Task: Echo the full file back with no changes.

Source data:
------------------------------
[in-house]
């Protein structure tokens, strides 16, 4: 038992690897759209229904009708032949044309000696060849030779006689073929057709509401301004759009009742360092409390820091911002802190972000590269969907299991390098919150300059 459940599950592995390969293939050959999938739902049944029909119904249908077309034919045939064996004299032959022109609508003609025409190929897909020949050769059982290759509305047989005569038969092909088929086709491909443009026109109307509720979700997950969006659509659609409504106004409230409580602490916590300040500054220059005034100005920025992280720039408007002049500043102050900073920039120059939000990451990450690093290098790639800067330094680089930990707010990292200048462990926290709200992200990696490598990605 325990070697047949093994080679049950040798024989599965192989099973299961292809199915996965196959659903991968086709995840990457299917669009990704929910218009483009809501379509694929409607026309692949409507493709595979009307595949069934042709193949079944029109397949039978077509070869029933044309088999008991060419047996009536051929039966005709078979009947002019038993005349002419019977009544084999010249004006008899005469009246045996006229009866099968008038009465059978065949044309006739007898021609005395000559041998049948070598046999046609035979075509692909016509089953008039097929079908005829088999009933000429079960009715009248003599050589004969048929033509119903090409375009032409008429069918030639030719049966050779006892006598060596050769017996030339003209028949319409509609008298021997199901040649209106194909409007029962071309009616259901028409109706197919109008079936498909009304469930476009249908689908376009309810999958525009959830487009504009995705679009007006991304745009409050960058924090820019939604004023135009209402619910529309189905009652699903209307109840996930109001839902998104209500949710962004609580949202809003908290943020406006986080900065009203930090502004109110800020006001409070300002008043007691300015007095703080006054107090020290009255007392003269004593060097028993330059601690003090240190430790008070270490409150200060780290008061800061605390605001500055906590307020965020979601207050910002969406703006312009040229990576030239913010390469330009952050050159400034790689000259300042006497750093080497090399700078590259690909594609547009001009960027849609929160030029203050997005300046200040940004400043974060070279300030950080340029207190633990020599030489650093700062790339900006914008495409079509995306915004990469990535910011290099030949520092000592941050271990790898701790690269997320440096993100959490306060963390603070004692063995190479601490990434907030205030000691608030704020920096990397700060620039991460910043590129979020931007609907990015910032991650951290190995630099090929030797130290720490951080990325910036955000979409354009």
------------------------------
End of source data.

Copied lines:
[in-house]
């Protein structure tokens, strides 16, 4: 038992690897759209229904009708032949044309000696060849030779006689073929057709509401301004759009009742360092409390820091911002802190972000590269969907299991390098919150300059 459940599950592995390969293939050959999938739902049944029909119904249908077309034919045939064996004299032959022109609508003609025409190929897909020949050769059982290759509305047989005569038969092909088929086709491909443009026109109307509720979700997950969006659509659609409504106004409230409580602490916590300040500054220059005034100005920025992280720039408007002049500043102050900073920039120059939000990451990450690093290098790639800067330094680089930990707010990292200048462990926290709200992200990696490598990605 325990070697047949093994080679049950040798024989599965192989099973299961292809199915996965196959659903991968086709995840990457299917669009990704929910218009483009809501379509694929409607026309692949409507493709595979009307595949069934042709193949079944029109397949039978077509070869029933044309088999008991060419047996009536051929039966005709078979009947002019038993005349002419019977009544084999010249004006008899005469009246045996006229009866099968008038009465059978065949044309006739007898021609005395000559041998049948070598046999046609035979075509692909016509089953008039097929079908005829088999009933000429079960009715009248003599050589004969048929033509119903090409375009032409008429069918030639030719049966050779006892006598060596050769017996030339003209028949319409509609008298021997199901040649209106194909409007029962071309009616259901028409109706197919109008079936498909009304469930476009249908689908376009309810999958525009959830487009504009995705679009007006991304745009409050960058924090820019939604004023135009209402619910529309189905009652699903209307109840996930109001839902998104209500949710962004609580949202809003908290943020406006986080900065009203930090502004109110800020006001409070300002008043007691300015007095703080006054107090020290009255007392003269004593060097028993330059601690003090240190430790008070270490409150200060780290008061800061605390605001500055906590307020965020979601207050910002969406703006312009040229990576030239913010390469330009952050050159400034790689000259300042006497750093080497090399700078590259690909594609547009001009960027849609929160030029203050997005300046200040940004400043974060070279300030950080340029207190633990020599030489650093700062790339900006914008495409079509995306915004990469990535910011290099030949520092000592941050271990790898701790690269997320440096993100959490306060963390603070004692063995190479601490990434907030205030000691608030704020920096990397700060620039991460910043590129979020931007609907990015910032991650951290190995630099090929030797130290720490951080990325910036955000979409354009």